There are no adequate and well-controlled studies in pregnant women of the effect of bupivacaine on the developing fetus. EXPAREL should be used during pregnancy only if the potential benefit justifies the potential risk to the fetus. Bupivacaine hydrochloride (HCl) produced developmental toxicity when administered subcutaneously to pregnant rats and rabbits at clinically relevant doses. This does not exclude the use of EXPAREL at term for analgesia [See Labor and Delivery].

Bupivacaine HCl was administered subcutaneously to rats and rabbits during the period of fetal organogenesis. No embryo-fetal effects were observed in rats at the high dose which caused increased maternal lethality. An increase in embryo-fetal deaths was observed in rabbits at the high dose in the absence of maternal toxicity.

Administration of bupivacaine HCl to rats during pregnancy and lactation resulted in decreased offspring survival.

Labor and Delivery

Bupivacaine hydrochloride is contraindicated for obstetrical paracervical block anesthesia.

Local anesthetics rapidly cross the placenta, and when used for epidural, caudal, or pudendal block anesthesia, can cause varying degrees of maternal, fetal, and neonatal toxicity [See CLINICAL PHARMACOLOGY]. The incidence and degree of toxicity depend upon the procedure performed, the type, and amount of drug used, and the technique of drug administration. Adverse reactions in the parturient, fetus, and neonate involve alterations of the central nervous system, peripheral vascular tone, and cardiac function.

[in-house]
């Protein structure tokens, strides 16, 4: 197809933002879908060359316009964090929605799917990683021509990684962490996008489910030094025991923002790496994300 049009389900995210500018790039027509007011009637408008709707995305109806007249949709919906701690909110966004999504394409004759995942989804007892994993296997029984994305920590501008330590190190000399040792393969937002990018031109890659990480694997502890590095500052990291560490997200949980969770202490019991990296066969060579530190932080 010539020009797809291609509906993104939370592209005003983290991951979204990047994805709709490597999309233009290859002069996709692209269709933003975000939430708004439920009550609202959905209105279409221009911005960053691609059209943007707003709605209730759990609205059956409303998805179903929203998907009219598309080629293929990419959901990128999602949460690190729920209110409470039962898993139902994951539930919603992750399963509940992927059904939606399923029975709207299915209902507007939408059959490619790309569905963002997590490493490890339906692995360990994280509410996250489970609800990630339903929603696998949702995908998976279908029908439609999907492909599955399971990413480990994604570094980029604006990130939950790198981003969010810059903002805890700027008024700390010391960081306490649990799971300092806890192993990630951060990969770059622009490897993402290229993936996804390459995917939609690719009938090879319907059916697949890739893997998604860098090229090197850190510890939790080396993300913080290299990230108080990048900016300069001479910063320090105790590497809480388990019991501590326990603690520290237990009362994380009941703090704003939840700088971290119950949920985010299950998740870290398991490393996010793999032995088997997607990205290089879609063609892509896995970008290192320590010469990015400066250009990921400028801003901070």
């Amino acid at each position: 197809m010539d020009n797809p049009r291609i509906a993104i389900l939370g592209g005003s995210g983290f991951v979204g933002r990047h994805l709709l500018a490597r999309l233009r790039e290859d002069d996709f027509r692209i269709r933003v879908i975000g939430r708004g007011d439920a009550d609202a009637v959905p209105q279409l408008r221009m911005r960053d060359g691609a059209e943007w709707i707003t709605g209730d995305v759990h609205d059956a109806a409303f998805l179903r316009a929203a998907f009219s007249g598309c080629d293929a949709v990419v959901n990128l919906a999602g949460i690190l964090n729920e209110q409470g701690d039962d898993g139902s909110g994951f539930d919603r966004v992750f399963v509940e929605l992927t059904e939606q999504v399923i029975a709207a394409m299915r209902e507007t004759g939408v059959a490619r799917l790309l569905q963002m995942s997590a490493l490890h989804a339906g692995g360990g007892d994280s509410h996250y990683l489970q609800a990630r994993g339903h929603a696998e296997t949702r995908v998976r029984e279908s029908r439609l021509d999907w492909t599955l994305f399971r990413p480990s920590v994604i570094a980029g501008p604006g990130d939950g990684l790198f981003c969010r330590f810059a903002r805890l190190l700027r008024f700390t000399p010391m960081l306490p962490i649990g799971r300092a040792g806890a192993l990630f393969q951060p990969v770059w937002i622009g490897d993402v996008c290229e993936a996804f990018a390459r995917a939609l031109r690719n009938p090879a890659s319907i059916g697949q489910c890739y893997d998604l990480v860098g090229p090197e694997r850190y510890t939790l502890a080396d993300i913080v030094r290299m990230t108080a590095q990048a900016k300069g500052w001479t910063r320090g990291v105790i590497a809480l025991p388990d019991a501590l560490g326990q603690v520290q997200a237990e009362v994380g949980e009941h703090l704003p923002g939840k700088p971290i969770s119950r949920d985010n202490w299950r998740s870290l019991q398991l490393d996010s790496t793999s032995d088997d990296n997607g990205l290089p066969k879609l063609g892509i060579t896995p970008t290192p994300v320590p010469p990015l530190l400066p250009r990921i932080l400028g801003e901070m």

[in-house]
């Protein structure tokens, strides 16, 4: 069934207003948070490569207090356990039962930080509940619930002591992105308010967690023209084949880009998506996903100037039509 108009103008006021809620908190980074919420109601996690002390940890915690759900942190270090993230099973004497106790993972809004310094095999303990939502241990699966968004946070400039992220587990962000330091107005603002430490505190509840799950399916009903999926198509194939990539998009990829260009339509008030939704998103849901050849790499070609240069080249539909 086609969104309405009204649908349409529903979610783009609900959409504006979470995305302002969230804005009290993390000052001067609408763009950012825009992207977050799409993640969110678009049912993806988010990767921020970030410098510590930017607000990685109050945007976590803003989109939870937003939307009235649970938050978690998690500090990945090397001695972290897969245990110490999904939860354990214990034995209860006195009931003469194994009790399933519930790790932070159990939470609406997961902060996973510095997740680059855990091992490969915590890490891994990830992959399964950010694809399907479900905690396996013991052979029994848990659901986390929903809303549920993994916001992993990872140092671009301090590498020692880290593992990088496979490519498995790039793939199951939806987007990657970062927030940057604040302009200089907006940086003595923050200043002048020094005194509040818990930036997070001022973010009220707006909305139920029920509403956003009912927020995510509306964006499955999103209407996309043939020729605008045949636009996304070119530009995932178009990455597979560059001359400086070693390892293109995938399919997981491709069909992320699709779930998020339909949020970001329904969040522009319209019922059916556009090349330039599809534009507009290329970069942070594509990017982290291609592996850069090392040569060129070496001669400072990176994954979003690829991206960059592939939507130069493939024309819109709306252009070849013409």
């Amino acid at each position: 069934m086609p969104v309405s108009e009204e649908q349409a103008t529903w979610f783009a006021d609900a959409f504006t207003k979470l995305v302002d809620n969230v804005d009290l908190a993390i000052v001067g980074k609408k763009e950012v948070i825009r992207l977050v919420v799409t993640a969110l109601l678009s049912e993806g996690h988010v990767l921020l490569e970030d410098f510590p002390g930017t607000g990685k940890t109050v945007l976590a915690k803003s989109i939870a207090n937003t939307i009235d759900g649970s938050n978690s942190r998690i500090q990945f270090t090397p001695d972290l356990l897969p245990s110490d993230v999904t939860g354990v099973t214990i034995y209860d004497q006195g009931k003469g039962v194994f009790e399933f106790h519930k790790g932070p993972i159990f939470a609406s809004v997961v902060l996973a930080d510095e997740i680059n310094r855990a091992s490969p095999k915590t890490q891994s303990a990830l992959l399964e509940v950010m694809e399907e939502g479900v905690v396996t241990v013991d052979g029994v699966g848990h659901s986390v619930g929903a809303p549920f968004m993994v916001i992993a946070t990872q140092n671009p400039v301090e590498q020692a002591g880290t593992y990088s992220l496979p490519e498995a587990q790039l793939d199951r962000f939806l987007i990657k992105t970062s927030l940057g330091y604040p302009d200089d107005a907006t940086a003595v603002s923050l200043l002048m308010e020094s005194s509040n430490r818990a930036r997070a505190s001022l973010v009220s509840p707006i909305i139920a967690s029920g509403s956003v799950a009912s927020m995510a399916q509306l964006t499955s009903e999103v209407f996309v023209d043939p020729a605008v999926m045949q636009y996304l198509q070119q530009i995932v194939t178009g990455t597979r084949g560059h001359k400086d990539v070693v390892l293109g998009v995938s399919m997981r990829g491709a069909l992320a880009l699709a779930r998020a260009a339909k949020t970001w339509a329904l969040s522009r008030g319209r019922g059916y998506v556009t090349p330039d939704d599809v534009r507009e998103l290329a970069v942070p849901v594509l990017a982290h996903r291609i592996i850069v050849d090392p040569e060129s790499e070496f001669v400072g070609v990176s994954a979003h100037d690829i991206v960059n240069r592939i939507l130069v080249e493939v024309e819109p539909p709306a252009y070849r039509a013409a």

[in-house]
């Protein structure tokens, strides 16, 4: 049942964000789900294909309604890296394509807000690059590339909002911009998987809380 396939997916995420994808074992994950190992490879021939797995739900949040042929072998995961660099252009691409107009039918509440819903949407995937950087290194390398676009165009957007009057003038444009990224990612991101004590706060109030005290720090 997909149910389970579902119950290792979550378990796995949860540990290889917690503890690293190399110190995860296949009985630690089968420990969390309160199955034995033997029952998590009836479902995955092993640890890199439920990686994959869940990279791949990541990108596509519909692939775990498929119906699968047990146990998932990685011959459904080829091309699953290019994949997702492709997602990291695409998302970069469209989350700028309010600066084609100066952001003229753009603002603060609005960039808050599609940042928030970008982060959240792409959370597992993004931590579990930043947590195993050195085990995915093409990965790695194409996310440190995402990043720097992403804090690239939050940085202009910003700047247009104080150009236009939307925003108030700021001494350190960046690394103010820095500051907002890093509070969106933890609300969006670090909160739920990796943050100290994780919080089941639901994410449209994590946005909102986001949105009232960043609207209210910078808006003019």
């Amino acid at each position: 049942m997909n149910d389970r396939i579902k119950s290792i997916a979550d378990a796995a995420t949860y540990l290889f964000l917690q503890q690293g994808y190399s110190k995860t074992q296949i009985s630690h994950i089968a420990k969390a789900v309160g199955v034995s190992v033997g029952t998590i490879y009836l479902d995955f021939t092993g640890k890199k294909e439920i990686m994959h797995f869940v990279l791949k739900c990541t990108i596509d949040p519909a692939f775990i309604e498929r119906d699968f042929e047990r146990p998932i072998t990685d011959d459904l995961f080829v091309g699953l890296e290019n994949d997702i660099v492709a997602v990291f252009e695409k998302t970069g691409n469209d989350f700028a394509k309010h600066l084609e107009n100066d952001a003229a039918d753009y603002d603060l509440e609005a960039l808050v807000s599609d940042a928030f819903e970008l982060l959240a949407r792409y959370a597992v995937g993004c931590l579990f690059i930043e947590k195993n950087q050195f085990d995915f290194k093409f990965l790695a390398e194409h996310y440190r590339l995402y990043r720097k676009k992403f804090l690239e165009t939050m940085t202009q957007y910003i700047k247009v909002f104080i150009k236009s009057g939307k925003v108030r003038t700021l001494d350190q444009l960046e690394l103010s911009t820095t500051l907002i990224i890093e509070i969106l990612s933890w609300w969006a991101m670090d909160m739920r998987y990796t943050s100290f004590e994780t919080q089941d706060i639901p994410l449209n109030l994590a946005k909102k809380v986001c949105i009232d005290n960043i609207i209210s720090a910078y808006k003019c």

Nursing mothers

Bupivacaine has been reported to be excreted to some extent in human milk, suggesting that the nursing infant could be theoretically exposed to a dose of the drug. Because of the potential for serious adverse reactions in nursing infants from bupivacaine, a decision should be made whether to discontinue nursing or not administer EXPAREL, taking into account the importance of the drug to the mother.

Pediatric use

Safety and effectiveness in pediatric patients below the age of 18 have not been established.

Geriatric use

Of the total number of patients in the EXPAREL wound infiltration clinical studies (N=823), 171 patients were greater than or equal to 65 years of age and 47 patients were greater than or equal to 75 years of age. No overall differences in safety or effectiveness were observed between these patients and younger patients. Clinical experience with EXPAREL has not identified differences in efficacy or safety between elderly and younger patients, but greater sensitivity of some older individuals cannot be ruled out.

In clinical studies, differences in various pharmacokinetic parameters have been observed between elderly and younger patients. Bupivacaine is known to be substantially excreted by the kidney, and the risk of toxic reactions to bupivacaine may be greater in patients with impaired renal function. Because elderly patients are more likely to have decreased renal function, care should be taken in dose selection of EXPAREL.

Hepatic Impairment

Because amide-type local anesthetics, such as bupivacaine, are metabolized by the liver, these drugs should be used cautiously in patients with hepatic disease. Patients with severe hepatic disease, because of their inability to metabolize local anesthetics normally, are at a greater risk of developing toxic plasma concentrations.

Renal Impairment

Bupivacaine is known to be substantially excreted by the kidney, and the risk of toxic reactions to this drug may be greater in patients with impaired renal function. Care should be taken in dose selection of EXPAREL.

Last reviewed on RxList: 11/10/2011
This monograph has been modified to include the generic and brand name in many instances.